Post pandemic world is turning out to be the most eventful in the economic history of the world. The pace at which shift in the nucleus of economic development is being observed in the post-covid world is probably unparalleled in human history. China is getting side-lined from the production side of the supply chains, while India is replacing it at a rapid pace.
Push towards increasing India’s economic clout
If the sincerity of the top echelons of India’s power circles is anything to go by, then it is certain that every organ of Indian polity is now working hard towards giving India the space vacated by China. Recently, a Chief Secretaries’ meeting was held in Delhi. According to a report by The Economic Times, at least 3 presentations focused on how India’s rapid emergence as China’s economic rival.
Two of those presentations were made by private multinational investment banks named JP Morgan Chase from America and Credit Suisse of Switzerland. The third one was by Amitabh Kant, former CEO of NITI Aayog.
Both private companies and experts are rating India highly
JP Morgan’s presentation mainly focused on the sectors in which India can push back against China’s existing dominance. The presentation also outlined how India could increase capital expenditure in sectors such as apparel, ceramics, footwear, leather, iron and steel, furniture and gems and pearls. The presentation noted, “This is India’s Moment. (India can be) a potentially large beneficiary of China + 1 and “friend shoring” as “China (is) vacating low-skilled manufacturing export space,”
Credit Suisse was more aggressive in its viewpoints. It seems to firmly believe that India can be a prominent replacement for China. Their presentation lamented the fact that up until now, India has lagged behind Bangladesh and Vietnam in taking advantage of the situation. It aptly termed it “India’s game to lose”.
Pointing out that India has required technical know-how to take advantage of the situation, Credit Suisse added, “An additional $50b of apparel exports can shift out of China. India has the skills and upstream value chains. Some of the most populous regions with the cheapest labour need hubs. Creation of hubs that may be simple to start with, but within a generation innovate to global leadership (e.g., Japan in the 1950s)”,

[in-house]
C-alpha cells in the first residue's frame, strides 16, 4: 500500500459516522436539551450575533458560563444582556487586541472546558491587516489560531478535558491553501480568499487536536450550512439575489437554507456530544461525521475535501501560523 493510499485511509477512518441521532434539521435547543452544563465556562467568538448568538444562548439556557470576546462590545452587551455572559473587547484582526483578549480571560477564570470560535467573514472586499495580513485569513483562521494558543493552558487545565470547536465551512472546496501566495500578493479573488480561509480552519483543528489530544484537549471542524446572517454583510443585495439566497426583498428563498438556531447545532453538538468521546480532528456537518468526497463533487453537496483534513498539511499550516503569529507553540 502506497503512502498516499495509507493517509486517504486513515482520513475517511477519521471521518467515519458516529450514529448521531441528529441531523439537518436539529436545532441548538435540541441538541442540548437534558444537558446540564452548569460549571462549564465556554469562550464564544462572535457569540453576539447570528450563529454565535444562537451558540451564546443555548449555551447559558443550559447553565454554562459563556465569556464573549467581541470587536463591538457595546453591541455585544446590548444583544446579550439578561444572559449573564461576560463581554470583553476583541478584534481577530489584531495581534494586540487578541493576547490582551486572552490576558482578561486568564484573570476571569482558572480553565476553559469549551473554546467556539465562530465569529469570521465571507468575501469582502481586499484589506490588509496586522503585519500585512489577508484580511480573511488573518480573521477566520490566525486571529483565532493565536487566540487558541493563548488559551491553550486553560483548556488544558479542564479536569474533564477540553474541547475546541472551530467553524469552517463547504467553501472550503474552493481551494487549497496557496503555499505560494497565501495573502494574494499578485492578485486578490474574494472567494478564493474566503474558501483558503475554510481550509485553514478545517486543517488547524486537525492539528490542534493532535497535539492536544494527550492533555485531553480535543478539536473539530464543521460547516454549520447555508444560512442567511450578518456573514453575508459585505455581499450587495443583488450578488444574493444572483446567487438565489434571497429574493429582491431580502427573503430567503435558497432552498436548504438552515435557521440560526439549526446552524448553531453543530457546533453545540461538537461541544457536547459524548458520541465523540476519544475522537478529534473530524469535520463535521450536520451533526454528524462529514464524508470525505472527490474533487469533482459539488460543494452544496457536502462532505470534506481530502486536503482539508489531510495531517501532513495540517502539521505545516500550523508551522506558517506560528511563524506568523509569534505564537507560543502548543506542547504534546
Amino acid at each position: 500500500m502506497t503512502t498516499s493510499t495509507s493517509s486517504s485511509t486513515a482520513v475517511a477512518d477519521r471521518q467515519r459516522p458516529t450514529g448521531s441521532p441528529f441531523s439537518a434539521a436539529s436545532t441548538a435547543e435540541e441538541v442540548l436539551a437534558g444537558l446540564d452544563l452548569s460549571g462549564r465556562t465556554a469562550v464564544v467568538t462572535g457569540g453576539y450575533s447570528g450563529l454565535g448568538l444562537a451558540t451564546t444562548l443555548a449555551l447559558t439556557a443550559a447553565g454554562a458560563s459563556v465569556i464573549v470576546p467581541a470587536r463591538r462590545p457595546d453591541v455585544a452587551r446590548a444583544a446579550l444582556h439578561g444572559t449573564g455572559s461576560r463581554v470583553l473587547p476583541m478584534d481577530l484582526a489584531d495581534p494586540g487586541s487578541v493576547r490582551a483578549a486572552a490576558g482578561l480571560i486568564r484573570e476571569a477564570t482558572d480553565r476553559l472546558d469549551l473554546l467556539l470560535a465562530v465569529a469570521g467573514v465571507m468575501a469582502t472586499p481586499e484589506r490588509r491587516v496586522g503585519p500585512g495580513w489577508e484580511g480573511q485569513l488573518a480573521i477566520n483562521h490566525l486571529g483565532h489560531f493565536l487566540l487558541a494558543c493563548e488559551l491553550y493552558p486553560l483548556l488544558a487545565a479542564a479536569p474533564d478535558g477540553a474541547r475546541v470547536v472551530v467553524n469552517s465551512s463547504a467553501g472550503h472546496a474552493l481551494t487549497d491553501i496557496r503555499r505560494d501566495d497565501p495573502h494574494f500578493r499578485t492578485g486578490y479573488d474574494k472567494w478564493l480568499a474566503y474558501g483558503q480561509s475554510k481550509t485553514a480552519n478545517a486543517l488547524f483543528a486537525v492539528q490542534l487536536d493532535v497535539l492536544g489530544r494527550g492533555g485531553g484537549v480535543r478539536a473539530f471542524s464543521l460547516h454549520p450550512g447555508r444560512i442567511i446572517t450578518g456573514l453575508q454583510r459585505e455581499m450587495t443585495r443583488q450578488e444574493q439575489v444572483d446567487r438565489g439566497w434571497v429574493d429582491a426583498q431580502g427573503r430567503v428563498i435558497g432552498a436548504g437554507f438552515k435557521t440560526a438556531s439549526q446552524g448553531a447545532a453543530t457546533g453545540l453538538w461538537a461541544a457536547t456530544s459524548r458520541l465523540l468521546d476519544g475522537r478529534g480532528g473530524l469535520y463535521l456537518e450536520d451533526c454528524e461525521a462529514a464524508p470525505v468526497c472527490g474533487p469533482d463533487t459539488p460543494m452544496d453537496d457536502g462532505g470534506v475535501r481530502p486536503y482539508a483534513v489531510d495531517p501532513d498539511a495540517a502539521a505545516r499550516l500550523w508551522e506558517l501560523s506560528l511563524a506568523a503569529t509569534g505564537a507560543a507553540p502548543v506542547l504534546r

Amitabh Kant, on the other hand, provided a more broad-based comparative study of Asian economies to point out where India needs to improve. He pointed out that India’s high share of labour in agriculture is one of the reasons why India is lagging behind China. According to his decades-long comparative study, India needs to invest heavily in its infrastructure growth to emerge as a winner in the race.
The dual advantage of a young labour force
All 3 presentations had one thing in common. India is lagging behind China, but it has the potential and wherewithal to push it back. Currently, the median age in India is 10 years less than in China. That means it has the dual advantage of a more energetic labour force as well as the ability to consume more. This is exactly what makes India lucrative for countries shifting out of China. They can get an efficient labour force, which will save a lot of money, resulting in a large profit. This will increase the tax received by the government and will provide flexibility to the government to charge a tad higher tax rate.
Even if the tax rate does not slightly fit the company’s demands, it can get that lost money from the market. It is pertinent to note that historically companies have mainly feared India’s tax regime. Despite GST as well as a lower rate of corporate tax, the semblance of fear is still there.
But, the Modi government is heavily investing in infrastructure, making it easier for product transportation. The surcharge (as perceived by companies) levied on the products has the potential to be neutralised by the number of products it will be selling in the market. This is what the young population provides for the country.
Add to that the regulatory environment in the country. It is an added advantage for companies looking for a base outside China. On one hand, Xi Jinping’s regime is punishing its business leaders like Jack Ma for success, while on the other hand, India is making it as easy as possible to set up a new factory. Though it’s true that in some sectors, India has been slow to take advantage, through PLI Scheme, India is pitching for gaining market share from those who benefitted from China leaving the market. The recent PLI Scheme for apparel is one of those initiatives designed to push Bangladesh down the ladder in the sector.
Robert Frost had said, “The woods are lovely, dark and deep, But I have promises to keep, And miles to go before I sleep, And miles to go before I sleep”. That is true for India’s economy as well. India has come a long way in eliminating the negative effects of the socialist era. Replacing China is another challenge. However, both can be achieved if India can maintain standardisation in its economic policies.
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